Each week, it seems like headlines describe a litany of bombshell lies, scandals, and dishonorable failings from the world's top leaders. Across political and corporate sectors, it's hard not to feel like society has lost its moral center.
Reckoning with a pervasive lack of ethics in leadership, retired U.S. Army lieutenant general and current president of the University of South Carolina, Robert Caslen, recently teamed up with leading behavioral psychologist at West Point Military Academy Michael Matthews to write The Character Edge: Leading and Winning with Integrity. According to Caslen and Matthews, the world is experiencing a profound character crisis, driven in large part by social media.
"If you just look at it on the surface, you might walk away with the notion that the character crisis in America is because people's character has eroded or they're less honest," Matthews tells Inverse. "But as a psychologist — especially one who knows a lot about evolution and the brain and behavior— I don't think human beings change very much. What has changed are the tools we have, and the chief tool that stirs the pot is social media."
"When facts no longer matter, but likes are what matter, then the truth becomes distorted," Caslen tells Inverse. "And when truth no longer matters, because the facts don't matter, then trust evaporates."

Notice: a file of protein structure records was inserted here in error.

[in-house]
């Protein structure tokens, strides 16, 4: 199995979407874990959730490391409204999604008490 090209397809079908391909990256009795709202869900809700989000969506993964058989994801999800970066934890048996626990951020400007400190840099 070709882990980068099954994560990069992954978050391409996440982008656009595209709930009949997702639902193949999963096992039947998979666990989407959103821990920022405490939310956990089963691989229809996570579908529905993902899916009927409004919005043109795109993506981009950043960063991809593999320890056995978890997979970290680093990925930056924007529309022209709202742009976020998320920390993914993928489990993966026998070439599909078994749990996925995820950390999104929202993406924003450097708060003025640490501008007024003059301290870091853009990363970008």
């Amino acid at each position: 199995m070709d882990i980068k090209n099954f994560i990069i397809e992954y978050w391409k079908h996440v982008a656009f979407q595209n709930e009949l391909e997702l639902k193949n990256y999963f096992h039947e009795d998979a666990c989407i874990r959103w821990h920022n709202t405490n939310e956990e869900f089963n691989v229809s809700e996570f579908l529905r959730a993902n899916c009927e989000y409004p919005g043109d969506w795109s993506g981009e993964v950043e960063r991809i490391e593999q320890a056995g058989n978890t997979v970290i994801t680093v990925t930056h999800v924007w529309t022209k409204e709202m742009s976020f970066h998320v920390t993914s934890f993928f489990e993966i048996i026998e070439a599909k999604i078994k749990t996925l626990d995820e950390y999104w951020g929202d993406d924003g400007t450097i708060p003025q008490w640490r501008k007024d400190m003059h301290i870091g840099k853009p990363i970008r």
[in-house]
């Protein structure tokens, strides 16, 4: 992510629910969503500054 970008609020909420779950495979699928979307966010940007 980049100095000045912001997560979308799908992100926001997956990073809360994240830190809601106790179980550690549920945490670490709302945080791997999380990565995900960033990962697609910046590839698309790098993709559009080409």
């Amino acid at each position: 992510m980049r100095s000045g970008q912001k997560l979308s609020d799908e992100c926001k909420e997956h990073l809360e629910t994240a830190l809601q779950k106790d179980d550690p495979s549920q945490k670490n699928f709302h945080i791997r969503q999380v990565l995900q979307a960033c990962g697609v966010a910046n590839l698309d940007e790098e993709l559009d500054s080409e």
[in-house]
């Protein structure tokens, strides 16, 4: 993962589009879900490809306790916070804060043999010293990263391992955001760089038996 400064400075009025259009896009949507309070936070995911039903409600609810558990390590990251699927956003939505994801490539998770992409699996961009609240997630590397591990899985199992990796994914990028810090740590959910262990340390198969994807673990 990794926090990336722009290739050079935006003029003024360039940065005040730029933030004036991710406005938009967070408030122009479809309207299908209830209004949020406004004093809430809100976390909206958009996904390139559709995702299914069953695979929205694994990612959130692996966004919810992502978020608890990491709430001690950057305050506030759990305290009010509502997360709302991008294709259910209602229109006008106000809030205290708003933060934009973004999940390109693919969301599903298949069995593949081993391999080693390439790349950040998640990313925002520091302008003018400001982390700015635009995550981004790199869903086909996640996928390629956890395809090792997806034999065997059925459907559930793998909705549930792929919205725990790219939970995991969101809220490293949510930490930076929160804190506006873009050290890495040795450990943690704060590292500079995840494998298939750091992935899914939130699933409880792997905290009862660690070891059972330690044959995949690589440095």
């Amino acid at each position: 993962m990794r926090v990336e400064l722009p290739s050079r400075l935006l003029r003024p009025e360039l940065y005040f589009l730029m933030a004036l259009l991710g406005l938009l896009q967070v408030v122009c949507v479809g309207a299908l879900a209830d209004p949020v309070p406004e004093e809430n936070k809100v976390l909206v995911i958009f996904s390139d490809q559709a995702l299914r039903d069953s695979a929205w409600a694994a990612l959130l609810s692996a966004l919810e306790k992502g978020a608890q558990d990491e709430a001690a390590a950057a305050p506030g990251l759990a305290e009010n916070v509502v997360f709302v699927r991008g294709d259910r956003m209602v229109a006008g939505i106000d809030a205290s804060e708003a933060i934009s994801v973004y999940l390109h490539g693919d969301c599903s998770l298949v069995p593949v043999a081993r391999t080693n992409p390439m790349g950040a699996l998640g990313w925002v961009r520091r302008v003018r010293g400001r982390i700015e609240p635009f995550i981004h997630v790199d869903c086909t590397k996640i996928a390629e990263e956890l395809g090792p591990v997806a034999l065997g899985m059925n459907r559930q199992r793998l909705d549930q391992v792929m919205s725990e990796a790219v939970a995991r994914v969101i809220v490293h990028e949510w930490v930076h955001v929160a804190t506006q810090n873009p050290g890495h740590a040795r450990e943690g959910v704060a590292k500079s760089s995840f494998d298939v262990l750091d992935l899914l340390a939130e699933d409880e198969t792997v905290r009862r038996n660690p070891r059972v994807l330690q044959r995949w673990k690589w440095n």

Surviving this so-called character crisis requires reflecting on our values, strengthening positive ones, and then putting them into action. Carrying out this process repeatedly will embed ethics into our "very essence," Caslen and Matthews say, so that active practice becomes instinctual behavior.
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"You can be incredibly competent; you can be number one in your class, academically or physically," Caslen says. "But if you fail in character, then you fail in leadership. And the reason you fail is because you lost trust."
Character in action — Matthews and Caslen's collaboration stems from 80 years of collective experience in the social sciences and military.
After serving as a law enforcement officer and Air Force officer, Matthews became a military psychologist, studying the values and mindsets that make a great cadet and soldier.
"Aptitude alone is not sufficient to predict success," Matthews says. "There are certain discrete, short circumstances where you could be a person of not so high character, but through force of will or a Machiavellian approach, you might carry that battle and win that day. But character is required for winning consistently over time."
While Matthews was busy studying and teaching, Caslen spent decades in the U.S. Army commanding troops in peace and wartime.
"You can see how soldiers who had strong moral character and strong personal courage could persevere in the crucible of ground combat in some really ugly situations," Caslen recalls. "You can see how well they're performing and that their unit was really close and cohesive."
In contrast, some good, competent leaders had moral issues — which not only ultimately ended their careers but hindered their unit's performance.